Author Topic: Russian spies in Prague  (Read 2167 times)

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Offline mayya

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Russian spies in Prague
« on: March 19, 2015, 14:58:29 PM »
Russian spies in Prague


Category: EU NewsPublished: 12 March 2015

Written by Czech News AgencyHits: 473

 

Three diplomats were reportedly caught spying in the Czech Republic

Prague, March 12 (ČTK) — The Czech counter-intelligence BIS recently exposed three Russian spies in Prague who had to quietly leave the Czech Republic, the weekly Respekt writes on its website today, referring to government sources.
Foreign Affairs Minister Lubomír Zaorálek (Social Democrats, ČSSD) did not confirm the news, but he said similar stories keep appearing.
 
As Czech diplomacy did not want to escalate the conflict, it did not expel the spying diplomats from the country but only did not extend their visas or residence permits. In retaliation, Russia took action against two Czech employees of the Czech Embassy in Moscow by not granting them visas, Respekt writes.

"I can only say that similar relations, with which we have been dealing with the Russian Federation, are mostly just the same story occurring again and again. I can see no major change, unfortunately," Zaorálek told journalists.
Zaorálek said the Czech Republic also has to seek a modus vivendi and maintain a balanced presence at the embassy in Moscow.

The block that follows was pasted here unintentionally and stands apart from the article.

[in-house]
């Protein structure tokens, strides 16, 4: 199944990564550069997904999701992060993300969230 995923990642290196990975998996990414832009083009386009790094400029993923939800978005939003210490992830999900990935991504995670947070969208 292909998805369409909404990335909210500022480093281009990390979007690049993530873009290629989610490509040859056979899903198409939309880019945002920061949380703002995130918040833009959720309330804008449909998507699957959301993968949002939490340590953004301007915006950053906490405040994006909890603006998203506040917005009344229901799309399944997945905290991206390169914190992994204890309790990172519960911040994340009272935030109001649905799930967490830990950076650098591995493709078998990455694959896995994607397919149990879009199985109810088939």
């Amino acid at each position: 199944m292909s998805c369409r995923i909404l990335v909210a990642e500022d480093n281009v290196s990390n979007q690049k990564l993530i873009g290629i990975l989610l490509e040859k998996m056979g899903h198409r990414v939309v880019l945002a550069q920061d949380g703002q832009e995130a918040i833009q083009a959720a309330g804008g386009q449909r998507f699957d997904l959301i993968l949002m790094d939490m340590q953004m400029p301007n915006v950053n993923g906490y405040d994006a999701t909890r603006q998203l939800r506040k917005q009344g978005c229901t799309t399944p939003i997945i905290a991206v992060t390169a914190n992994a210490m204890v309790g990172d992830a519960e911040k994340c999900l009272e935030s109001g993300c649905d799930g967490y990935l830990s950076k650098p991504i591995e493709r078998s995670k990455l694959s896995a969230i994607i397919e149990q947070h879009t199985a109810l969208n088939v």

"Any move on one side causes a move on the other," he said.

Czech secret services launched the operation about nine months ago after the BIS had identified a Russian diplomat as a person involved in spying. The man was not accredited with the Russian Embassy in Prague, and he visited the Czech Republic only briefly. He came from another foreign country where he had operated. It is unclear what he actually did, but he had to leave the Czech Republic promptly, Respekt writes.

In the subsequent weeks, BIS revealed two other men whom it regarded as undesirable. One was an employee of the Russian Embassy, and the other was to start his diplomatic mission in Prague. Their stay in the country was not permitted by the authorities, the website writes.

The Czech Foreign Affairs Ministry considers Moscow's reaction to be a retaliatory measure, but it will not comment on it officially, also because this could complicate the accreditation of diplomats who would replace the two rejected Czechs.
According to Respekt, the Russian Embassy in Prague has too many members of staff. At present, it has 125 employees, which is markedly more than countries of the size and importance similar to Russia have.

China has 28 diplomats in Prague, and the United States 70, Respekt writes.

BIS has repeatedly warned in its annual reports that some of the Russian diplomats are spies. Czech intelligence sources estimate the number at about 30.

Respekt writes that this has not been the first conflict that the country had with Russia over spies. In 2009, two Russian agents were expelled from Prague, allegedly for their activities related to nuclear energy, and oil and gas deliveries.


 

http://www.praguepost.com/eu-news/45676-russian-spies-in-prague